Ever heard of a moonbird?

By Jennifer Ennion April 10, 2024
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The strong connection between King Island’s people and its moonbirds is celebrated by an arts festival bringing culture and conservation together.

Chances are you’ve never heard of a moonbird, but the name certainly conjures images of an ethereal creature, perhaps worthy of a C. S. Lewis novel. You likely know of its more common names, muttonbird, or short-tailed shearwater, and you may have even seen them, or another shearwater species, on your local beach.

At first glance these brown birds don’t stand out from the flock, but when they take to the air they impress with their long, narrow wings that span a metre and make them quick gliders. After a day at sea, short-tailed shearwaters return to shore around dusk, hence the nickname “moonbird”.

Short-tailed shearwaters (the name we’ll use from here) also excite birdwatchers and scientists with their annual 30,000km migration, and the fact they return each time to the exact same burrow.

Short-tailed shearwaters and King Island

The migratory short-tailed shearwaters only breed in Australia, nesting in south-eastern Australia, primarily around Tasmania but as far north as Broughton Island in New South Wales. The islands of the often-treacherous Bass Strait are primary nesting grounds for the birds, with the remote, windswept King Island one of their largest breeding sites.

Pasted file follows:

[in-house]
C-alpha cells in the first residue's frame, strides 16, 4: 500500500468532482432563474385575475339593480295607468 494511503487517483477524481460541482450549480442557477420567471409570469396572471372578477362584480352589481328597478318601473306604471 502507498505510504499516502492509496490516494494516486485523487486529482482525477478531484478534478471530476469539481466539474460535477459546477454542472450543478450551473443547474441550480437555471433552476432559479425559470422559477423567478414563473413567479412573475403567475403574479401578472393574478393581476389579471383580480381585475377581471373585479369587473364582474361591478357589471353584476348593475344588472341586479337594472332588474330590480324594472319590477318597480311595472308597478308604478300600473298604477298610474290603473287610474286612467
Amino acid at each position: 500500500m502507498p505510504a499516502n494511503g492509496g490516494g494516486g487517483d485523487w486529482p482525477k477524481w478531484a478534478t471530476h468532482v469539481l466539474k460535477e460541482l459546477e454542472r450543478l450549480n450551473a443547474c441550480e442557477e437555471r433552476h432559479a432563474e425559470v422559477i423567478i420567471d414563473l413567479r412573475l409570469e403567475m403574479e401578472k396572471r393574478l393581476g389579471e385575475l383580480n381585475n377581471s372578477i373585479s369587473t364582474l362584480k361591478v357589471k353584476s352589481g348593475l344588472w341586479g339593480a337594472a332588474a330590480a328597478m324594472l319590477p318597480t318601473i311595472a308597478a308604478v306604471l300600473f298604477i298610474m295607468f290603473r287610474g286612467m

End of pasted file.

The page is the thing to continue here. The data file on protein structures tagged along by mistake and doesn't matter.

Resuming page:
The birds breed between late September to late April, laying a single egg in December and fledging chicks in April. They then travel to the North Pacific Ocean, around Russia and Japan, to feed. When they arrive back in Australia, they return to their burrow to potentially face a number of challenges.

Short-tailed shearwaters (Ardenna tenuirostris) always return to the same burrow. Image credit: G.B. Baker

Tasmanian ornithologist Barry Baker estimates there are more than 20 million mature adults in Australia, but King Island Landcare Group conservationist Kate Ravich has major concerns about the species’ future. She says the birds experience predation from feral cats and habitat destruction, while a cultural tradition on King Island means the chicks are harvested by humans for consumption.

After 20 years of visiting and living on King Island, Kate has noticed a decline in the species’ population. “It’s hard to know how much harvesting is done,” she says. “There is a quota but I think there’s a lot of people who take no notice of that, and it’s quite a big quota anyway. The scientists say all is well. I don’t believe it is.”

Short-tailed shearwater challenges

The harvesting of short-tailed shearwater chicks when they’re fat and fluffy – a process known as muttonbirding – has been occurring in Australia for centuries, practised by both Europeans (mainly sealers) and First Nations people. Originally taken for their meat, feathers and oil, Barry says chicks are now killed primarily for food.

While the most recent assessment of the species – conducted in August 2018 – has them listed as “of least concern” on the IUCN Red List, non-commercial harvesting has been restricted to the period of 30 March to 14 April, 2024, for Bass Strait’s King Island, Hunter Islands and the Furneaux Group. There is also a quota of 25 on the number of birds people can take. All hunters must have a licence, and are prohibited from damaging burrows. But Kate says the restrictions don’t go far enough.